The welfare cap: A political gimmick with very real risks
The ‘welfare cap’ announced by the Chancellor in the CSR is widely, and rightly seen as a political gimmick rather than the much-needed strengthening of the armoury of fiscal discipline it was presented as. This doesn’t mean that it won’t have real-world consequences however. The government’s intention is to write the cap into legislation so it acts as a ‘binding policy constraint’. The spending round document states: ‘The independent OBR will judge the Government’s performance against the cap and the Government will take steps to enshrine this new framework in law.’
If implemented in the way the spending round document suggests (and that is a big ‘if’, as Christian Guy suggests) the main implication is not greater fiscal discipline but roughly the opposite- placing expenditure decisions at the mercy of forecasting error. Any substantial downside errors in spending forecasts will lead automatically to benefit cuts. Because downside errors are more likely in tough economic times, and because of the way the cap is designed, cuts will tend to be pro- rather than counter-cyclical when the economy is at its weakest, reinforcing economic downturns rather than offsetting them.
A look at the coalition’s forecasting record since 2010 shows that this is not a risk to be taken lightly.
Details on the cap in the spending round document were sketchy, but we know a few important things. It will be set in nominal terms over a five year period, thus leaving benefits exposed to inflation risk. As expected, it won’t include the state pension. There is a nod to maintaining the automatic stabilisers- that is, benefits which rise in response to economic downturns- but this appears only to involve Jobseeker’s Allowance and associated benefits: ‘In addition, the cap will take account of the automatic stabilisers by excluding the most counter-cyclical elements of welfare, such as JSA and any passported expenditure. All other social security and tax credits expenditure will be included.’ There will be some sort of margin to avoid small fluctuations in forecast leading to policy changes – what is meant by small is not laid out however.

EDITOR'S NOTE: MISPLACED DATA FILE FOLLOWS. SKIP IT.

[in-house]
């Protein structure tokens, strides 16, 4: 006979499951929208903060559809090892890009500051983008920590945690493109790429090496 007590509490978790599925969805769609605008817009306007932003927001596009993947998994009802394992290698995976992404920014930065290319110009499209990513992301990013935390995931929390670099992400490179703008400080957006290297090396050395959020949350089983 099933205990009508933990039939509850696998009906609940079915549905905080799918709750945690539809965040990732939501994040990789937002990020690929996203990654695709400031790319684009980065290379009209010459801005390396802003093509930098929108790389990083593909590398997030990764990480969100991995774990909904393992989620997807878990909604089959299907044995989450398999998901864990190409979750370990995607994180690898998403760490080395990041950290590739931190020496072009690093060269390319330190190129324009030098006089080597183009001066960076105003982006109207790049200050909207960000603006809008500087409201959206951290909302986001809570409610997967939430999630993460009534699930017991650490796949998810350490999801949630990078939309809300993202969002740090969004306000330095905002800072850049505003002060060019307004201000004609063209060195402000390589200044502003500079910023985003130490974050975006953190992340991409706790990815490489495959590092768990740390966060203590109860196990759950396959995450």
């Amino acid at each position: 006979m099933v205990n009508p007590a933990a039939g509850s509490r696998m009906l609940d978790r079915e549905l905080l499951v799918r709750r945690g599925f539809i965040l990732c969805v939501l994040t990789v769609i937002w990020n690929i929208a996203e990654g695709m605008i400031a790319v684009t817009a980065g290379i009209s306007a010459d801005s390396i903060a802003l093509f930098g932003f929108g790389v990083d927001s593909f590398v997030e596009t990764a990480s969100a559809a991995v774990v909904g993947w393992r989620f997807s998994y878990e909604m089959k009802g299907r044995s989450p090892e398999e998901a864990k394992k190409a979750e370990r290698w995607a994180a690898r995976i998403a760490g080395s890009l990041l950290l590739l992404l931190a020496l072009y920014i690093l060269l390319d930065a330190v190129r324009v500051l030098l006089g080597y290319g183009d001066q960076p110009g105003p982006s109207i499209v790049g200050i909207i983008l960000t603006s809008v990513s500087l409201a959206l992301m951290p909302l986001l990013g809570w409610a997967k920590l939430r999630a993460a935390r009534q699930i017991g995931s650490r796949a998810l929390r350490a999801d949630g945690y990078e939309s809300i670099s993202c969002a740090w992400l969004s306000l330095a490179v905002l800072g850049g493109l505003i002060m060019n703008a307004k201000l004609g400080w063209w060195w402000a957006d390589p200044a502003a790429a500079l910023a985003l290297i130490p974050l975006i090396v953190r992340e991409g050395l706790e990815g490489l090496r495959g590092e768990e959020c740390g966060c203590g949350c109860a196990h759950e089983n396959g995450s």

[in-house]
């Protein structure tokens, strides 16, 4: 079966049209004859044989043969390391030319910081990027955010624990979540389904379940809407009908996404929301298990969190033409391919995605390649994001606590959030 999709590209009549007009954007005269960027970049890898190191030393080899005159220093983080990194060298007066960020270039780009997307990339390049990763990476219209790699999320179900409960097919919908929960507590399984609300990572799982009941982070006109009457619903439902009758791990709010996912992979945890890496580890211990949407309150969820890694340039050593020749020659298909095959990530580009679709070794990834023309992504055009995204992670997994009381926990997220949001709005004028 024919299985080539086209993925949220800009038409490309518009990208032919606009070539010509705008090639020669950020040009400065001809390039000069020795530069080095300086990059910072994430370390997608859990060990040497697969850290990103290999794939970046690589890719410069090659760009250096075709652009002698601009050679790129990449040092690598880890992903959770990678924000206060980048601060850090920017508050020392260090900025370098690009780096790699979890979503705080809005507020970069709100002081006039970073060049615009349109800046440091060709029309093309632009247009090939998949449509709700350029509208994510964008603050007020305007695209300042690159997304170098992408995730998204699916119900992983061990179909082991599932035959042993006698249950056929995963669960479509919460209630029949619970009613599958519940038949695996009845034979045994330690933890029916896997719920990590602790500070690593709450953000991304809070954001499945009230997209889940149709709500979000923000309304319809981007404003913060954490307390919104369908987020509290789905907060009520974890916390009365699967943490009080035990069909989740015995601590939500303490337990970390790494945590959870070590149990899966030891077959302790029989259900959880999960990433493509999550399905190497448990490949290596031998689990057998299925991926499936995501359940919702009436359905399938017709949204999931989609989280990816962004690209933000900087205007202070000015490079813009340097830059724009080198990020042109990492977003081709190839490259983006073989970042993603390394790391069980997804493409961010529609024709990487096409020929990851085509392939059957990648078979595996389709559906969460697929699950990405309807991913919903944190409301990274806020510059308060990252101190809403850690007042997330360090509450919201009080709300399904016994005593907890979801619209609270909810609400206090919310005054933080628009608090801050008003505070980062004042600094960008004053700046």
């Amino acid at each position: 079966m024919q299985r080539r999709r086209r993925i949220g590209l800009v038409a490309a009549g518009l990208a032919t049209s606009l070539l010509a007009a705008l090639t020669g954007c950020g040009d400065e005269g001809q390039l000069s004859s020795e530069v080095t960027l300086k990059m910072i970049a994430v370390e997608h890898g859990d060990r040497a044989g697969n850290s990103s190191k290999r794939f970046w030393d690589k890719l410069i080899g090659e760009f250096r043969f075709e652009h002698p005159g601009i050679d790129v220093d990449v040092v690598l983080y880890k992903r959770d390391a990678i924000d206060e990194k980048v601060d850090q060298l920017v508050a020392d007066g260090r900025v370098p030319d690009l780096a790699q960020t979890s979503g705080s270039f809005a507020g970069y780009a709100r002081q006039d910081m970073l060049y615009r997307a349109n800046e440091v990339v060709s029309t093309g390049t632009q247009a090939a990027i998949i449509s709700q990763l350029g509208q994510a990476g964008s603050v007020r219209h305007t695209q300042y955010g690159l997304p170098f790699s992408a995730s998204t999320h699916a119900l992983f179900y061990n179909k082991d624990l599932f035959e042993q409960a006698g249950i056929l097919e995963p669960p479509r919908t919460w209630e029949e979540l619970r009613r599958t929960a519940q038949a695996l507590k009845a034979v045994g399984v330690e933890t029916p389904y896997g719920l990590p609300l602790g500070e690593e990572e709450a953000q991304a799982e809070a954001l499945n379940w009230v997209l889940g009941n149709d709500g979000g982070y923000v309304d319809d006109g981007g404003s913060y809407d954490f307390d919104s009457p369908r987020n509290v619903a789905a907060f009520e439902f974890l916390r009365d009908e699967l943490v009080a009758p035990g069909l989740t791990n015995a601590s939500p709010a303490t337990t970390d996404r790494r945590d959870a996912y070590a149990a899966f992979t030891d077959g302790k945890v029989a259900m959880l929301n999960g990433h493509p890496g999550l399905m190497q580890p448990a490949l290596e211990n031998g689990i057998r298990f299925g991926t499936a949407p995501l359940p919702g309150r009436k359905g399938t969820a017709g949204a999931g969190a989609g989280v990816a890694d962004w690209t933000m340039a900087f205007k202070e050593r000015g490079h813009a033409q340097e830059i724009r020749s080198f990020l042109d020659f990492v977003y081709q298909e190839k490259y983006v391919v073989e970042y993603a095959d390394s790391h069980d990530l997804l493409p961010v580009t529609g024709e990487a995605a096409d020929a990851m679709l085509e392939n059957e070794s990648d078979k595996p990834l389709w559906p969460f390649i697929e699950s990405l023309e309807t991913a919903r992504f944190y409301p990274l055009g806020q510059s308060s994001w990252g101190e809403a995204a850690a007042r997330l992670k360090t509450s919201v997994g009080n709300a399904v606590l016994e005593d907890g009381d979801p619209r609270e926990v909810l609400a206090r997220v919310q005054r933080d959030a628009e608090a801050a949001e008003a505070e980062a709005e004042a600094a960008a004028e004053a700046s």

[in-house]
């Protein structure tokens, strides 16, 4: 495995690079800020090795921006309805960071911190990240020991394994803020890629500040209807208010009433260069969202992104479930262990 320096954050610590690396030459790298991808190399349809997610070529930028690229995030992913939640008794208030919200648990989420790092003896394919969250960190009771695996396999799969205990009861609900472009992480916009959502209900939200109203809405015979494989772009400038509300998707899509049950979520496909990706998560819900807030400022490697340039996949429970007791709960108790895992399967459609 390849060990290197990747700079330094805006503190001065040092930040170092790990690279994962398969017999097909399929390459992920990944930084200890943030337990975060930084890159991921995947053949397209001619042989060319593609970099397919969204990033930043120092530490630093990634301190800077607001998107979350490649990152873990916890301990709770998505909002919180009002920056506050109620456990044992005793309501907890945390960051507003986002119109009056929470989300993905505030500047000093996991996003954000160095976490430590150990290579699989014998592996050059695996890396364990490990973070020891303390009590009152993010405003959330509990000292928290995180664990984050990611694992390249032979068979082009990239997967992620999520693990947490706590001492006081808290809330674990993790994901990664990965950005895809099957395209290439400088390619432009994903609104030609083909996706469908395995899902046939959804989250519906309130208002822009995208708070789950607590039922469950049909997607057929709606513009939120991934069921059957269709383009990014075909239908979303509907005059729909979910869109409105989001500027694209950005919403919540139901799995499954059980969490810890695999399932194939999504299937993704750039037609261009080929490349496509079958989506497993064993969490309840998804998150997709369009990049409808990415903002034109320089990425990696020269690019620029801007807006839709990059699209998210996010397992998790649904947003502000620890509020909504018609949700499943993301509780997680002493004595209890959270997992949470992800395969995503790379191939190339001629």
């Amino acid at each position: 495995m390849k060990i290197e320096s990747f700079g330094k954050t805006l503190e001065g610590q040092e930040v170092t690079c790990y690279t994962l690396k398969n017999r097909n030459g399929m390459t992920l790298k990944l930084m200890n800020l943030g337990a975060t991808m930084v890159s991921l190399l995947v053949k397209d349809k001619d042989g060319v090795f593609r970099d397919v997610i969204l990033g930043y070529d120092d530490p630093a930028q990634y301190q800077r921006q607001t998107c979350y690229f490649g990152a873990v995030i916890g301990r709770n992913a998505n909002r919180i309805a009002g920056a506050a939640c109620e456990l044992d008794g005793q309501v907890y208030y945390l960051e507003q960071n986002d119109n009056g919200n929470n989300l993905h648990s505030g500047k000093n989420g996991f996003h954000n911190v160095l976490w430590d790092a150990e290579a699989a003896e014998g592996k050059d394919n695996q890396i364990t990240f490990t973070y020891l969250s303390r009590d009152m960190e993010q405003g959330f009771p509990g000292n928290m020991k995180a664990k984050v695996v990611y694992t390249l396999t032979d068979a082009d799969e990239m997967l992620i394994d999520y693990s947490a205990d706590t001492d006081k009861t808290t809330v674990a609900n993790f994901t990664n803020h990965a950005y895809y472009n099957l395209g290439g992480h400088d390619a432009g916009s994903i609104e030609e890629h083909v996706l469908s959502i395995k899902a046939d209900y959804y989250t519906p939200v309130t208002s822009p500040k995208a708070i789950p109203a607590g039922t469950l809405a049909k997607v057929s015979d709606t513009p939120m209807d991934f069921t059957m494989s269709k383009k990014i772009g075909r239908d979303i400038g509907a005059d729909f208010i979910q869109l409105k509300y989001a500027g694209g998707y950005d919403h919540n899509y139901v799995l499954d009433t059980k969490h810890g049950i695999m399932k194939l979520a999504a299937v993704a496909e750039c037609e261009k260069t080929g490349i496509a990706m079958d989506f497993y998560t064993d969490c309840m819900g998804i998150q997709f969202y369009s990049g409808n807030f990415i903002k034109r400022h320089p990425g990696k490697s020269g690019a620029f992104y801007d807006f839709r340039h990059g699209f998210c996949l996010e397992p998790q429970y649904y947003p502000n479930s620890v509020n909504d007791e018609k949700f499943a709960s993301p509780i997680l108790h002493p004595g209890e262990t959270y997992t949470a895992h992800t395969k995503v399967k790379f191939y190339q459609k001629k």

The claimed rationale for the cap is ‘to protect against structural medium term deterioration in welfare’, ‘deterioration’ here clearly meaning ‘spending increase’. This makes little sense. There has been no structural – as opposed to cyclical – change in overall benefit spending or in working age spending since 1997, so a cap is clearly unnecessary to achieve this objective. And the cap will apply to cyclical as well as structural expenditure increases if the only working age benefits excluded from the cap are Jobseeker’s Allowance and associated benefits: tax credits and housing benefit seem to be included.
These benefits do indeed pose a problem for the coalition, as they have grown far more than the government and OBR forecast in 2010, but the pressures behind this growth are quite clearly cyclical. As Chris Goulden has noted ‘The suggestion that spending on these benefits does not reflect economic cycles is hard to take seriously.’
It’s worth remembering just how the coalition expected the economy to develop at the time of the last spending review – and what actually happened. The chart shows the forecasts in December 2010 and March 2013. By 2012, on the 2010 forecasts, we should have been seeing rising real wages and GDP growth of 2.6% : instead, we saw wages continuing to fall and growth of next to zero. On the revised expectations in the 2013 forecasts the drivers of working age benefit expenditure won’t be going away. Earnings are forecast to fall by a further 1.4% in 2013, and unemployment is set to stagnate to 2015.
Source: OBR Economic and fiscal outlook Dec 2010 and Mar 2013
In fact, in the last quarter of 2012, social security spending as a share of GDP hit levels only previously seen under the Major government in 1993, the previous peak of postwar spending. Given this record, it is understandable that the government should wish to distract attention from its economic performance by evoking an imaginary ‘structural’ increase in social security. That the increase is imaginary is clear from the chart: measured on a consistent basis, overall spending showed only seasonal movements from 2000 up to the last quarter of 2008 and the onset of recession